Integration of Remote Sensing Data in Machine Learning to Predict Marine Microbial Community Composition

  • Tesfagabir O. Meharizghi

Student thesis: Master's Thesis


Microbes are the most abundant and diversified living things on Earth. They play important roles in their ecosystems such as marine, soil, and human body. However, little is known on the relationship between microbial communities composition and their surrounding environment. Robust species distribution models are necessary to provide a comprehensive understanding of the patterns of microbial communities and their interactions with the environment. Similar models have only been applied to macro-organisms for the prediction of species distribution across space and time based on different environmental conditions. However, these cannot be used directly to microbial communities as microbes have more complex structure and interactions with their surroundings. We here propose ensemble-based nonlinear models to predict the relative abundance of marine microbes across time by combining compositional data of the communities and environmental data. Both in-situ(ground) and remote-sensing data were used in the thesis work. We have obtained a set of predictive models with an aggregated average performance of 23.93% normalized root mean square error(NRMSE).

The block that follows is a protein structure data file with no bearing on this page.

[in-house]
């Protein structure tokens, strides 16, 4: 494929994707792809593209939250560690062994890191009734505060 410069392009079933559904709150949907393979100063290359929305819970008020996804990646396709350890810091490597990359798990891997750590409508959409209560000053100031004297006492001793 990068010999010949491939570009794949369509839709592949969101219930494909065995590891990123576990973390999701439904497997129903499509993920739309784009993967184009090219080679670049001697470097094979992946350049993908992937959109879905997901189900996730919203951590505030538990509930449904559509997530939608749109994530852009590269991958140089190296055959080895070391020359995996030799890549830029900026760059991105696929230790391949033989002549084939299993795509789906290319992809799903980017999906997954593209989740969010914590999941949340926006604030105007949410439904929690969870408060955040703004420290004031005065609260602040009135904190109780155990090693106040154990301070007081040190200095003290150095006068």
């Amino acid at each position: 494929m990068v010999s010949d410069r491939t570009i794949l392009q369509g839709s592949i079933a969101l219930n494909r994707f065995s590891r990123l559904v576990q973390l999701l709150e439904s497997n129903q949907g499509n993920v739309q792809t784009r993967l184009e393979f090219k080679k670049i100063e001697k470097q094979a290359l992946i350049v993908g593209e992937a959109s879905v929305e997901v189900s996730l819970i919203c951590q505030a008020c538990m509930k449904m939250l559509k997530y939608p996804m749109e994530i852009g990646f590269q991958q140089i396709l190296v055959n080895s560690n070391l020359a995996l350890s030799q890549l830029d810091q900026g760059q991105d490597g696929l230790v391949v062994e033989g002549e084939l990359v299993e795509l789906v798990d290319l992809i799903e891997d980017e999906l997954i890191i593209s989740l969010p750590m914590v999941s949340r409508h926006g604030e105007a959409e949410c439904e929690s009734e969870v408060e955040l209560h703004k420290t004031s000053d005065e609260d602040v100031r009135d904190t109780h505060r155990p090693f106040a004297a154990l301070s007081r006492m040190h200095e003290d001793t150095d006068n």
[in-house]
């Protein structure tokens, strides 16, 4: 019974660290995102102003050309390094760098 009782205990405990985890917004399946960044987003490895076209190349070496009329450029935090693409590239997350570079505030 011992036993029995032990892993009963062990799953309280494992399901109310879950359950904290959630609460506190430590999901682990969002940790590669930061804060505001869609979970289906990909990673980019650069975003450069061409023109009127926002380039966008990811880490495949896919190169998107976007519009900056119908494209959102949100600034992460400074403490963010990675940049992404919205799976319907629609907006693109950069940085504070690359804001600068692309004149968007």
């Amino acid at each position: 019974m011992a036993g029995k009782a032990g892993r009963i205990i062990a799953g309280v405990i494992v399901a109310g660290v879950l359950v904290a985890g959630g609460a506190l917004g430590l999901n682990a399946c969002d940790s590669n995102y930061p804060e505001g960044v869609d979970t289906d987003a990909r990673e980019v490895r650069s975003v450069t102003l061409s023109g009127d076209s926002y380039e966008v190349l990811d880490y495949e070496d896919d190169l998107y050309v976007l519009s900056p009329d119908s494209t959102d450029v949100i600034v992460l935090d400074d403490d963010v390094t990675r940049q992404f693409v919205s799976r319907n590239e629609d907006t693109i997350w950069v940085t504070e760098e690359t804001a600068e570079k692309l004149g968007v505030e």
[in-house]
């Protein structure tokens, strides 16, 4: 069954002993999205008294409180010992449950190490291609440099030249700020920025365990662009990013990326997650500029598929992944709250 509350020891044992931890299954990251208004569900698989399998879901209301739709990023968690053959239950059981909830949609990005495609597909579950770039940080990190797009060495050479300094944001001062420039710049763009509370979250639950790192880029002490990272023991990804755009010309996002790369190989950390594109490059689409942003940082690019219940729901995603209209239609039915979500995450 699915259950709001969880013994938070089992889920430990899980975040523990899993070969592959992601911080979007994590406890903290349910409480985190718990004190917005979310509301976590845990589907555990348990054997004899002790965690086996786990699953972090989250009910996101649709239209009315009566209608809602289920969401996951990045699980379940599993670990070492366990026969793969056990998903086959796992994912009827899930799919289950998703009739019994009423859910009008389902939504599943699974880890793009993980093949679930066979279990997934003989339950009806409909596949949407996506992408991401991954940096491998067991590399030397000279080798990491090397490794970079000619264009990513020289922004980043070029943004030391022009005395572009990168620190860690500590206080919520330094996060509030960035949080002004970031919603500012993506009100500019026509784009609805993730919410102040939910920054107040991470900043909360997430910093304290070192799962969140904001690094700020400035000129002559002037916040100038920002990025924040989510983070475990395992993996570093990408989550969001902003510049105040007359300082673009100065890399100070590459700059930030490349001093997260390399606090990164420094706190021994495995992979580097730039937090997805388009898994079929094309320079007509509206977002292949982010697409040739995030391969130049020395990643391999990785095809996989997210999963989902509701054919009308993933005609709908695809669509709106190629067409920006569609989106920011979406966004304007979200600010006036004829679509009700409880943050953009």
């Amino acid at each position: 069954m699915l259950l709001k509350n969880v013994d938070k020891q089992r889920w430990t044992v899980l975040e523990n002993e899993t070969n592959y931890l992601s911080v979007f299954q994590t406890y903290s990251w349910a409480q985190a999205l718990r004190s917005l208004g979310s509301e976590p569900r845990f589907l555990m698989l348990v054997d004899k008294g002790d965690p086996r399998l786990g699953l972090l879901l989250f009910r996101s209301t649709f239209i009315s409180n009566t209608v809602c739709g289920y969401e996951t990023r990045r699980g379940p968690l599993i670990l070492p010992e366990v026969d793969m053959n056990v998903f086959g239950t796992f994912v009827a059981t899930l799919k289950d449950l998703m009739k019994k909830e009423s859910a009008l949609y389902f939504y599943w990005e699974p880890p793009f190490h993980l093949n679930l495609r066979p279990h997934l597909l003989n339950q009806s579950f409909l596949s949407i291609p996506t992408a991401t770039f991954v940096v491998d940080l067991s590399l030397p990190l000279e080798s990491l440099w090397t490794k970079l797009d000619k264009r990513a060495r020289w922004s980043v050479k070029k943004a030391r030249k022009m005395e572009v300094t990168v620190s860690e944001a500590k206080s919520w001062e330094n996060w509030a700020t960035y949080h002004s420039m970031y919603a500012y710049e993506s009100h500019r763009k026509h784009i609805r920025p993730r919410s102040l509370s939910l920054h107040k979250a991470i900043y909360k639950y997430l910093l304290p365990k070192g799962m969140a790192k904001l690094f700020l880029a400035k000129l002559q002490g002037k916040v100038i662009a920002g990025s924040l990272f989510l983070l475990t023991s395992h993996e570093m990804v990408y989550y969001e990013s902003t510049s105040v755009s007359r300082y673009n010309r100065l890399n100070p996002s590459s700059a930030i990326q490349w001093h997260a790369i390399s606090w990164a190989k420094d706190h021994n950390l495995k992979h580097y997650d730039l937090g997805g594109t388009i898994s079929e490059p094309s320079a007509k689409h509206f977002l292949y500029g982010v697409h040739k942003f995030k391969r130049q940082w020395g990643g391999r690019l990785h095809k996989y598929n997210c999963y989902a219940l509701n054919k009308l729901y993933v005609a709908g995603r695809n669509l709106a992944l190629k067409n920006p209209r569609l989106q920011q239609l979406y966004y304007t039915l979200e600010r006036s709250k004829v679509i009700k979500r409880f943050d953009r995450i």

Date of AwardMay 2015
Original languageAmerican English
SupervisorAndreas Henschel (Supervisor)


  • Remote Sensors
  • Machine Learning
  • Marine Microbes
  • Microbes
  • Marine Ecosystems
  • Microbial Communities
  • Macro-organisms.

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